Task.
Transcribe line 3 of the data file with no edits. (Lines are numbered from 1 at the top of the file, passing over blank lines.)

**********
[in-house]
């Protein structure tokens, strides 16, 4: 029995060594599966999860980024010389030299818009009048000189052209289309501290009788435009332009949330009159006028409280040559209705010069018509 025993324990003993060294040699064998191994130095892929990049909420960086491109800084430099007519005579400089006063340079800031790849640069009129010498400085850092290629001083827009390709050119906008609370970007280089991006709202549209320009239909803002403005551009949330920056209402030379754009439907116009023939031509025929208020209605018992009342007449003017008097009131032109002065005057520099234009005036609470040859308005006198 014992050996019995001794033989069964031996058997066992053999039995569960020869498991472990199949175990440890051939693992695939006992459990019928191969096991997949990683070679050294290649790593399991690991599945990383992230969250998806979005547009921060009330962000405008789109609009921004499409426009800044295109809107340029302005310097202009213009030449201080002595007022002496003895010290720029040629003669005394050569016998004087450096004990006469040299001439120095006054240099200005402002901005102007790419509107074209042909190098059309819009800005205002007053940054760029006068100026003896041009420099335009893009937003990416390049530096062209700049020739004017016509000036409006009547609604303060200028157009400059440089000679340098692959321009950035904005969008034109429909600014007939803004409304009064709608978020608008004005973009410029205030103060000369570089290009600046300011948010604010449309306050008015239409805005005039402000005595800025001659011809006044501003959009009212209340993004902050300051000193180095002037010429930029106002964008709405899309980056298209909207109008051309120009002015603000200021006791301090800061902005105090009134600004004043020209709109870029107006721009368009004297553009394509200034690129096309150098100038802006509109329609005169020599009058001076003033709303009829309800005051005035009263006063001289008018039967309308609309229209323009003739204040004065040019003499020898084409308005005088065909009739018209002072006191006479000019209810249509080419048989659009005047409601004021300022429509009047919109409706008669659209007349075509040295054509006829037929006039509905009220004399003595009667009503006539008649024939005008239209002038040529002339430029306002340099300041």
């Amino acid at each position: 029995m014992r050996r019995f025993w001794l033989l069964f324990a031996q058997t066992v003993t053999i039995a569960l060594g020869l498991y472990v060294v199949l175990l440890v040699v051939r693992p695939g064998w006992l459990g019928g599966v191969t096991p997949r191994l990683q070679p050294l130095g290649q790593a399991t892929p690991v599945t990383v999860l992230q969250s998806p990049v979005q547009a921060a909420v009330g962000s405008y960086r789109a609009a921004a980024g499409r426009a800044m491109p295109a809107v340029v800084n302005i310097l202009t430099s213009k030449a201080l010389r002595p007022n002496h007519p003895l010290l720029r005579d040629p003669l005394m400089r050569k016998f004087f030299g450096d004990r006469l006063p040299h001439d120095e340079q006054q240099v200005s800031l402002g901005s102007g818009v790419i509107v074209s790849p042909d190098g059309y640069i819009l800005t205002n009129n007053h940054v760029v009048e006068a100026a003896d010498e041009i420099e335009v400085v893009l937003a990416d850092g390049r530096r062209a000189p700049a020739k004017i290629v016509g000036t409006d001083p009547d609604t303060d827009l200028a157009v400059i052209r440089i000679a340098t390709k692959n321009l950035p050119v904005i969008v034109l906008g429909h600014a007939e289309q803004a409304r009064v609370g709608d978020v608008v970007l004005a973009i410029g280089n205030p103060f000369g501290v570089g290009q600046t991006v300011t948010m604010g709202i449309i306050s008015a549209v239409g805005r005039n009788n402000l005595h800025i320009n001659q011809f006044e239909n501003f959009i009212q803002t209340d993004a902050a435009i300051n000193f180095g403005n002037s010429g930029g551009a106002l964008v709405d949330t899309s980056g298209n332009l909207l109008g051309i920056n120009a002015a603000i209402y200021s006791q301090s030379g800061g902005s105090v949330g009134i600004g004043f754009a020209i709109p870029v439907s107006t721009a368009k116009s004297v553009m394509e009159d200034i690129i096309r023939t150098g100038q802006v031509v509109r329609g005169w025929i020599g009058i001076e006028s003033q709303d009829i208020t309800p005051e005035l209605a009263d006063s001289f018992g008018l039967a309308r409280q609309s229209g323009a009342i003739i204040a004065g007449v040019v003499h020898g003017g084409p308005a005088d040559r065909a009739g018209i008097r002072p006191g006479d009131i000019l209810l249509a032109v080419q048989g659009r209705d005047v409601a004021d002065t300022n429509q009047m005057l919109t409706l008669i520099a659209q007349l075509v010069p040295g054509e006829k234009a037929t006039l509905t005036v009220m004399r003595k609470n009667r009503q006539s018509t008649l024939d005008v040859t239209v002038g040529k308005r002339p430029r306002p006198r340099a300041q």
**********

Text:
């Amino acid at each position: 029995m014992r050996r019995f025993w001794l033989l069964f324990a031996q058997t066992v003993t053999i039995a569960l060594g020869l498991y472990v060294v199949l175990l440890v040699v051939r693992p695939g064998w006992l459990g019928g599966v191969t096991p997949r191994l990683q070679p050294l130095g290649q790593a399991t892929p690991v599945t990383v999860l992230q969250s998806p990049v979005q547009a921060a909420v009330g962000s405008y960086r789109a609009a921004a980024g499409r426009a800044m491109p295109a809107v340029v800084n302005i310097l202009t430099s213009k030449a201080l010389r002595p007022n002496h007519p003895l010290l720029r005579d040629p003669l005394m400089r050569k016998f004087f030299g450096d004990r006469l006063p040299h001439d120095e340079q006054q240099v200005s800031l402002g901005s102007g818009v790419i509107v074209s790849p042909d190098g059309y640069i819009l800005t205002n009129n007053h940054v760029v009048e006068a100026a003896d010498e041009i420099e335009v400085v893009l937003a990416d850092g390049r530096r062209a000189p700049a020739k004017i290629v016509g000036t409006d001083p009547d609604t303060d827009l200028a157009v400059i052209r440089i000679a340098t390709k692959n321009l950035p050119v904005i969008v034109l906008g429909h600014a007939e289309q803004a409304r009064v609370g709608d978020v608008v970007l004005a973009i410029g280089n205030p103060f000369g501290v570089g290009q600046t991006v300011t948010m604010g709202i449309i306050s008015a549209v239409g805005r005039n009788n402000l005595h800025i320009n001659q011809f006044e239909n501003f959009i009212q803002t209340d993004a902050a435009i300051n000193f180095g403005n002037s010429g930029g551009a106002l964008v709405d949330t899309s980056g298209n332009l909207l109008g051309i920056n120009a002015a603000i209402y200021s006791q301090s030379g800061g902005s105090v949330g009134i600004g004043f754009a020209i709109p870029v439907s107006t721009a368009k116009s004297v553009m394509e009159d200034i690129i096309r023939t150098g100038q802006v031509v509109r329609g005169w025929i020599g009058i001076e006028s003033q709303d009829i208020t309800p005051e005035l209605a009263d006063s001289f018992g008018l039967a309308r409280q609309s229209g323009a009342i003739i204040a004065g007449v040019v003499h020898g003017g084409p308005a005088d040559r065909a009739g018209i008097r002072p006191g006479d009131i000019l209810l249509a032109v080419q048989g659009r209705d005047v409601a004021d002065t300022n429509q009047m005057l919109t409706l008669i520099a659209q007349l075509v010069p040295g054509e006829k234009a037929t006039l509905t005036v009220m004399r003595k609470n009667r009503q006539s018509t008649l024939d005008v040859t239209v002038g040529k308005r002339p430029r306002p006198r340099a300041q």